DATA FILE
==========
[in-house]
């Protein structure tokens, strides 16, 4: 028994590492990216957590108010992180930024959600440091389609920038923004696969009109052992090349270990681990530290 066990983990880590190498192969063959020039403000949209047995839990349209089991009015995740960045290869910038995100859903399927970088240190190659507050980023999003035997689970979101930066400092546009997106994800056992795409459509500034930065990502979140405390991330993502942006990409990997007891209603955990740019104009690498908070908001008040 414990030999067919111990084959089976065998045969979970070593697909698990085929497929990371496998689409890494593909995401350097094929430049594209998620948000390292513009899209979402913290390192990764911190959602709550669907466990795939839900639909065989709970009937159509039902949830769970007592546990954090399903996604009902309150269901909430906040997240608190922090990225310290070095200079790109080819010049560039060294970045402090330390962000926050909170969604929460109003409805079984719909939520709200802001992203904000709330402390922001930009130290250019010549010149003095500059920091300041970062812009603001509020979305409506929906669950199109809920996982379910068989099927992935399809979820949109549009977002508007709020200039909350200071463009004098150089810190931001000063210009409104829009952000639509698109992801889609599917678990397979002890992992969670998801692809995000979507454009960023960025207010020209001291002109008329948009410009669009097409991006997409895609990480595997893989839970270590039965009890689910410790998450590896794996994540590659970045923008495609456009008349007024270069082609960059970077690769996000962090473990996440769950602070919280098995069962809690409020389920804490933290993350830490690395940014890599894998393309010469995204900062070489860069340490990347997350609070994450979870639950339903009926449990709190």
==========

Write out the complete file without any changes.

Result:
[in-house]
């Protein structure tokens, strides 16, 4: 028994590492990216957590108010992180930024959600440091389609920038923004696969009109052992090349270990681990530290 066990983990880590190498192969063959020039403000949209047995839990349209089991009015995740960045290869910038995100859903399927970088240190190659507050980023999003035997689970979101930066400092546009997106994800056992795409459509500034930065990502979140405390991330993502942006990409990997007891209603955990740019104009690498908070908001008040 414990030999067919111990084959089976065998045969979970070593697909698990085929497929990371496998689409890494593909995401350097094929430049594209998620948000390292513009899209979402913290390192990764911190959602709550669907466990795939839900639909065989709970009937159509039902949830769970007592546990954090399903996604009902309150269901909430906040997240608190922090990225310290070095200079790109080819010049560039060294970045402090330390962000926050909170969604929460109003409805079984719909939520709200802001992203904000709330402390922001930009130290250019010549010149003095500059920091300041970062812009603001509020979305409506929906669950199109809920996982379910068989099927992935399809979820949109549009977002508007709020200039909350200071463009004098150089810190931001000063210009409104829009952000639509698109992801889609599917678990397979002890992992969670998801692809995000979507454009960023960025207010020209001291002109008329948009410009669009097409991006997409895609990480595997893989839970270590039965009890689910410790998450590896794996994540590659970045923008495609456009008349007024270069082609960059970077690769996000962090473990996440769950602070919280098995069962809690409020389920804490933290993350830490690395940014890599894998393309010469995204900062070489860069340490990347997350609070994450979870639950339903009926449990709190």